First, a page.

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Title: Themes of exile in the poetry and prose of Ezra Pound in The New Age
Author: Simmons, S. J.
Awarding Body: University of Edinburgh
Current Institution: University of Edinburgh
Date of Award: 2009
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Abstract:
The current study offers an analysis of the American poet Ezra Pound and his years in London between 1908 and 1921, specifically those years when he contributed to A. R. Orage’s The New Age. Despite the volume of critical work on Pound, and despite the wealth of his writings in The New Age, this body of work has not previously received the attention of a full-length study. Chapter one of this thesis sets the stage for Pound’s emergence as critic of cultural modernity by exploring a key theme that resonates throughout his contributions to The New Age: the idea of the modern artist as exile. This chapter also examines the importance of the idea of translation to his thought during this period and presents a broader analysis of the economic and literary importance of The New Age to his intellectual and aesthetic development. Chapter Two broadens this analysis by examining the themes of personal exile and psychological isolation in Pound’s historical background and the effect these themes had upon his writing for The New Age.  Chapters three and four examine two key ideas that animate his work for The New Age: his analysis of the importance of patronage to cultural value and aesthetic production and his developing interest in economics, C. H. Douglas’ Economic Democracy and its doctrine of Social Credit. Chapters five and six explore Pound’s literary relationship to The New Age in order to discuss how this nexus of ideas inflect two of his early masterpieces, ‘The Seafarer’ (1911) and ‘Homage to Sextus Propertius’ (1919). Chapter seven concludes by summarising Pound’s position at the end of the 1920s and considering the overall importance of his writing for The New Age to his social critique of modernity, his emerging economic radicalism and his later political ideas.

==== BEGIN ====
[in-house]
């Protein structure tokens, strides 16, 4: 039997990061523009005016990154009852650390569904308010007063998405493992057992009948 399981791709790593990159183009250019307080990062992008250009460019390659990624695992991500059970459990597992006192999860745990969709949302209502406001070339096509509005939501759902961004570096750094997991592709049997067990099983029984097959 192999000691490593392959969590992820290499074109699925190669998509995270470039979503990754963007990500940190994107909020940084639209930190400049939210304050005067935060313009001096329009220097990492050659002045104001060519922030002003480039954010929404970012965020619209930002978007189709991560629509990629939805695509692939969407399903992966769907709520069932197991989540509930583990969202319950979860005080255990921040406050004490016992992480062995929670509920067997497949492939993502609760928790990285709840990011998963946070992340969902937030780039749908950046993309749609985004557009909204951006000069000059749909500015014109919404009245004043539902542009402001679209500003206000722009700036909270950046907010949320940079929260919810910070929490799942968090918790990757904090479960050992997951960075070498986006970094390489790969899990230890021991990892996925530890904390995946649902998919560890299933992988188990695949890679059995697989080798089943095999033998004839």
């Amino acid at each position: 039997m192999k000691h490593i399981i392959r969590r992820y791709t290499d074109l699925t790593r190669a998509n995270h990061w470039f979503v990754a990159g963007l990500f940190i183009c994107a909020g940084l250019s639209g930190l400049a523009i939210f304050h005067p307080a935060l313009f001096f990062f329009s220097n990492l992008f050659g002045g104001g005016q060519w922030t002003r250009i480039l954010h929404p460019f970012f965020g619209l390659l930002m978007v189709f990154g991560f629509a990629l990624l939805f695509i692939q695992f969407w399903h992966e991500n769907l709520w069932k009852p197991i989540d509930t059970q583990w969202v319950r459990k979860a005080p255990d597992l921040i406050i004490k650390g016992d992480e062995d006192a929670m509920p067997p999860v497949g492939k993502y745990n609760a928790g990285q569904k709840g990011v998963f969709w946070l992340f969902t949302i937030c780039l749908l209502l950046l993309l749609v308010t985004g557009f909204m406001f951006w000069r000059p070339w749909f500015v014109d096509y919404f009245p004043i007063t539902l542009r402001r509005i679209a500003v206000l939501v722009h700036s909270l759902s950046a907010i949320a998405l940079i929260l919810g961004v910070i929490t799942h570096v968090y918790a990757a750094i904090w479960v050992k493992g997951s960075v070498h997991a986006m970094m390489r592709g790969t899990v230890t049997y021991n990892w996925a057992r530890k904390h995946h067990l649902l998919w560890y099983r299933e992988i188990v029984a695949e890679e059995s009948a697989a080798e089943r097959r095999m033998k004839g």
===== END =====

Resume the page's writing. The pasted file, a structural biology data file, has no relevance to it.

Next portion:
Supervisor: Not available Sponsor: Not available
Qualification Name: Thesis (Ph.D.) Qualification Level: Doctoral
EThOS ID: uk.bl.ethos.661928  DOI: Not available
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